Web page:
Both a municipality and capital of the eponymous province, Utrecht is often overlooked by visitors, despite being the fourth largest city in the Netherlands. However, its unique brand of high culture and entertainment nevertheless makes it an attractive tourist spot.

Founded around 47 AD as Traiectum by the Romans, the settlement was primarily a border fortification during the Empire. Thrown into flux by the collapse of Rome, it was only during the early medieval period that the area regained its status, given city rights in 1122. Dominated by the bishops of Utrecht for much of the Late Middle Ages, its historical worth stems from that period, being the site of the Union of Utrecht against Spain in 1579, which inaugurated the Dutch Republic. That said, it was only centuries later with the Industrial Revolution and the expansion of the railways in the 19th century that modern Utrecht was forged.

Growing still further during the late 20th century, Utrecht is now a vibrant city packed with things to see and everything the visitor could want to do.


Initially built in the 13th century in Gothic style, the Cathedral of Saint Martin is the chief religious building in Utrecht and one of the most spectacular. Once the only cathedral in the Netherlands, vandalism, neglect, and damage caused by an earthquake in 1647 made constant renovation necessary but the cathedral remains a fabulous sight.

More famous still is the Cathedral’s erstwhile church tower, the Dom Tower of Utrecht. Severed by the aforementioned earthquake, it remains the tallest tower of its type in the Netherlands at 112 metres high. Moreover, if you have the stamina to climb to the top, you will find a fantastic panoramic not just of Utrecht, but even Amsterdam and Rotterdam on a clear day.

Dramatically different but no less impressive is the Rietveld Schröder House. Built in 1924 by Gerrit Rietveld for the Schröder family, the house is the most famous (and possibly the only) example of De Stijl design in architecture. Now a museum, the building’s prestige is reflected in its classification as a UNESCO World Heritage site.

Utrecht also has a wide range of museums and galleries. For art lovers, the first port of call should be the Centraal Museum in Nicolaaskerkhof, founded in 1838 and containing a fabulous historical art collection. Alternatively, the works at Aboriginal Art Museum in Oudegracht are equally intriguing and reflect the city’s diverse culture. If that’s not enough, check out the Museum Catharijneconvent in Lange Nieuwstraat (specialising in Christian art and culture in the Netherlands) and the Utrecht Universiteit Museum.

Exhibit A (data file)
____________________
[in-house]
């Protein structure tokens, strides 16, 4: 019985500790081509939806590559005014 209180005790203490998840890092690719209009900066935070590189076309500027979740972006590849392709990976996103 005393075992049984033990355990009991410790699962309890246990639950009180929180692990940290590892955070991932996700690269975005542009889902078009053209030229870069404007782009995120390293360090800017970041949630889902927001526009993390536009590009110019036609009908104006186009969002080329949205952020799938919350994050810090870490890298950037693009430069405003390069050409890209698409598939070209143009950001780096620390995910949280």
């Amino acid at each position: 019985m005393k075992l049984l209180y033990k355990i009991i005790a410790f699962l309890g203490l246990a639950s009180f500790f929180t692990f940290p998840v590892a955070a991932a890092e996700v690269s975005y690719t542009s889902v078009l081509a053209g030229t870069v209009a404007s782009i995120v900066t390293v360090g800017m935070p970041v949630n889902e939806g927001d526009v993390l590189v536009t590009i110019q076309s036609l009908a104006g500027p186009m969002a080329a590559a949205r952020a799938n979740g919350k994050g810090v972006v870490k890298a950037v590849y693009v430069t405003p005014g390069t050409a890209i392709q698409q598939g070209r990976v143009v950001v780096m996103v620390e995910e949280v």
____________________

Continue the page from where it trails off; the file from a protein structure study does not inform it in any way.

Among the many events and festivals held in Utrecht, some of the most stimulating are the Pop City event in October, providing an array of concerts, films and a pop fashion-show, and the Saint Matthew Passion series of classical music concerts in October, the history of which stretches as far back as 1727.

Football is very much the local sport in Utrecht and the city is represented by FC Utrecht, who play their games in the Eredivisie at the Stadion Galgenwaard and are one of the country’s most successful clubs.


The most obvious destination for shoppers is the Hoog Catharijne indoor shopping centre, packed with well-known stores. However, the areas around the Oude Gracht Canal, which runs through the city, are also renowned for their excellent shops.

An open-air market takes place in Vredenburg Square on Wednesdays, Fridays and Saturdays. Also hosted on Saturdays is the Breedstraat market.

Nightlife and Eating Out

You can find a fantastic selection of places to eat near the Oude Gracht Canal. The premier restaurant in this area is Stadskasteel Oudaen, a 13th century converted castle which also serves up the locally-brewed beer.

Fine dining doesn’t in Utrecht end there though, with De Nederlanden in Duinkerken and Karel V in Geertebolwerk both Michelin star establishments. International cuisine is also available like Italian at the Ristorante La Ciabatta in Jaarbeursplein.

If you’re looking for a night out, the most popular spot in Utrecht is Tivoli nightclub in Oudegracht, serving up live music and dancing throughout the night. If you simply want somewhere to drink though, the Café Belgie also in Oudegracht is the place for you.

Utrecht has a number of nightclubs across the city including the interestingly named Stairway To Heaven in Mariaplaats.

For something a little quieter, the Stadsschouwburg Theatre in the Lucasbolwerk is renowned for its great concerts and performances.

Tourist Information

Utrecht Tourist Information OfficeDomplein, 9Tel: +31 (0)9001 288 732info@vvvutrecht.nl


Lacking its own airport, Utrecht is fortunately close to Amsterdam Schipol Airport, the main airport of the Netherlands. The city can be reached via regular trains or coaches, with the travel time a mere half an hour or so.

International and domestic connecting flights are available regularly everyday.

British Airways, bmi and KLM Royal Dutch Airlines all use Schipol Airport to and from multiple British destinations.